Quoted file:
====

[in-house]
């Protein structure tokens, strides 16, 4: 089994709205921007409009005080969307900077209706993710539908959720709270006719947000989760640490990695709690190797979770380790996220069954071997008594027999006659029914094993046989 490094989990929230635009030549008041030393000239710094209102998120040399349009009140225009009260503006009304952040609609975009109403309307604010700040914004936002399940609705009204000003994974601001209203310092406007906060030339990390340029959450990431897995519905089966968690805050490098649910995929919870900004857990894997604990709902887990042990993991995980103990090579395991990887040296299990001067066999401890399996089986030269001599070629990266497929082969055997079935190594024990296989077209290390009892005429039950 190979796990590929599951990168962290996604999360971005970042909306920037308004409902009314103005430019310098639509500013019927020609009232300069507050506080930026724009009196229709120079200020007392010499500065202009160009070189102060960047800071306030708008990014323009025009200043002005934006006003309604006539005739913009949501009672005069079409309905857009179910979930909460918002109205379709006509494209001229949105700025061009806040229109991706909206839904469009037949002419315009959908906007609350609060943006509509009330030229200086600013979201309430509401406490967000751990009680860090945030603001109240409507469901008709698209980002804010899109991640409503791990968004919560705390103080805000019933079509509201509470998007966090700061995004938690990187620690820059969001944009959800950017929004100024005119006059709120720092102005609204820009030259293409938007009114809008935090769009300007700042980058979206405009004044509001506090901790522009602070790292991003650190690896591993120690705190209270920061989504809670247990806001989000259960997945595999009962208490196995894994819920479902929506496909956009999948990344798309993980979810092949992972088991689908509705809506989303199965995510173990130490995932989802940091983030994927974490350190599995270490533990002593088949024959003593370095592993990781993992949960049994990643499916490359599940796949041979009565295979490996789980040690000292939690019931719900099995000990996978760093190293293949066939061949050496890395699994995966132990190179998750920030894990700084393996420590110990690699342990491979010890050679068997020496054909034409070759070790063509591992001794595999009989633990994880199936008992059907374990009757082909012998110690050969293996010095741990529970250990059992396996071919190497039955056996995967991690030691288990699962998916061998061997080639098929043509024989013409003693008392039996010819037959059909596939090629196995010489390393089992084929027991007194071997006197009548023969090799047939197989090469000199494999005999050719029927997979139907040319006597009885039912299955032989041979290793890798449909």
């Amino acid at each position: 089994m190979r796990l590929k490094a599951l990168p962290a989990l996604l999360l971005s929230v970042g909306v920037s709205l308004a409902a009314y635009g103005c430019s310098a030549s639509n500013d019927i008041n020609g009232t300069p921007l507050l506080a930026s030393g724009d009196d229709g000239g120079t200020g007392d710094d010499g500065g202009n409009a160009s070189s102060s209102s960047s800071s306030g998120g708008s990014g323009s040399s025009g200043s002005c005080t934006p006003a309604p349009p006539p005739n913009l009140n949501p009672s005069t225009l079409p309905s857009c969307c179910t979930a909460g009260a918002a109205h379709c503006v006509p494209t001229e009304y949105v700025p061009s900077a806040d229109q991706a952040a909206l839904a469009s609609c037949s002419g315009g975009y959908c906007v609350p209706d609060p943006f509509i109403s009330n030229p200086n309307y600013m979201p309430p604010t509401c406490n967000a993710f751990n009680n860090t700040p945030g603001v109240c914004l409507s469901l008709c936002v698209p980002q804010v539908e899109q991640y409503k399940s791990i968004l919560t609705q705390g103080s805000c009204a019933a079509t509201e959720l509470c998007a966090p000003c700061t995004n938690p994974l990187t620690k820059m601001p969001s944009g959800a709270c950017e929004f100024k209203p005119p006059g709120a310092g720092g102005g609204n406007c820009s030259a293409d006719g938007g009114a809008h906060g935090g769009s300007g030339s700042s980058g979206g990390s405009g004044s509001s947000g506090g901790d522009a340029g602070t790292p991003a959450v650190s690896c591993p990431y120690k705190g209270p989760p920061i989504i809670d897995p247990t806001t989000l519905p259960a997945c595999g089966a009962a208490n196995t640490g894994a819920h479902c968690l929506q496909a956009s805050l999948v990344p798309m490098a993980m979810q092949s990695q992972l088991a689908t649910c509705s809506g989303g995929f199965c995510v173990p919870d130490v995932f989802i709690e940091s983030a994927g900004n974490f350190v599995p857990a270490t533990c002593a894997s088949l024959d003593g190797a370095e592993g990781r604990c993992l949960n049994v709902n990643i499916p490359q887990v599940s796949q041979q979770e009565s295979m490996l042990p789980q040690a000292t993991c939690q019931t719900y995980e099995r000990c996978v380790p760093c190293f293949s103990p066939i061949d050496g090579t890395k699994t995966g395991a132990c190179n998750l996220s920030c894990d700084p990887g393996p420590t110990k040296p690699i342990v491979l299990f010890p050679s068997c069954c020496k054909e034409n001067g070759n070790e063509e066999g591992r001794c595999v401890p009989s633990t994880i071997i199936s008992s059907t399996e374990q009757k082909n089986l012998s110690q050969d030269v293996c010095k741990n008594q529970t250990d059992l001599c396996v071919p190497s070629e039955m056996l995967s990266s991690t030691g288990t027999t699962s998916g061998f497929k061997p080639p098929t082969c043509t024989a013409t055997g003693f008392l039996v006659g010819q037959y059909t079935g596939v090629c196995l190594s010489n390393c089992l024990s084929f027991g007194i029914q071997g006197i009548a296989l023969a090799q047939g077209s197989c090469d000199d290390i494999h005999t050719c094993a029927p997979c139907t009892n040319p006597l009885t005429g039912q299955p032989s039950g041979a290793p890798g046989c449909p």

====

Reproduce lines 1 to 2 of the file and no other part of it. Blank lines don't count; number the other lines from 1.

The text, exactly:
[in-house]
């Protein structure tokens, strides 16, 4: 089994709205921007409009005080969307900077209706993710539908959720709270006719947000989760640490990695709690190797979770380790996220069954071997008594027999006659029914094993046989 490094989990929230635009030549008041030393000239710094209102998120040399349009009140225009009260503006009304952040609609975009109403309307604010700040914004936002399940609705009204000003994974601001209203310092406007906060030339990390340029959450990431897995519905089966968690805050490098649910995929919870900004857990894997604990709902887990042990993991995980103990090579395991990887040296299990001067066999401890399996089986030269001599070629990266497929082969055997079935190594024990296989077209290390009892005429039950 190979796990590929599951990168962290996604999360971005970042909306920037308004409902009314103005430019310098639509500013019927020609009232300069507050506080930026724009009196229709120079200020007392010499500065202009160009070189102060960047800071306030708008990014323009025009200043002005934006006003309604006539005739913009949501009672005069079409309905857009179910979930909460918002109205379709006509494209001229949105700025061009806040229109991706909206839904469009037949002419315009959908906007609350609060943006509509009330030229200086600013979201309430509401406490967000751990009680860090945030603001109240409507469901008709698209980002804010899109991640409503791990968004919560705390103080805000019933079509509201509470998007966090700061995004938690990187620690820059969001944009959800950017929004100024005119006059709120720092102005609204820009030259293409938007009114809008935090769009300007700042980058979206405009004044509001506090901790522009602070790292991003650190690896591993120690705190209270920061989504809670247990806001989000259960997945595999009962208490196995894994819920479902929506496909956009999948990344798309993980979810092949992972088991689908509705809506989303199965995510173990130490995932989802940091983030994927974490350190599995270490533990002593088949024959003593370095592993990781993992949960049994990643499916490359599940796949041979009565295979490996789980040690000292939690019931719900099995000990996978760093190293293949066939061949050496890395699994995966132990190179998750920030894990700084393996420590110990690699342990491979010890050679068997020496054909034409070759070790063509591992001794595999009989633990994880199936008992059907374990009757082909012998110690050969293996010095741990529970250990059992396996071919190497039955056996995967991690030691288990699962998916061998061997080639098929043509024989013409003693008392039996010819037959059909596939090629196995010489390393089992084929027991007194071997006197009548023969090799047939197989090469000199494999005999050719029927997979139907040319006597009885039912299955032989041979290793890798449909």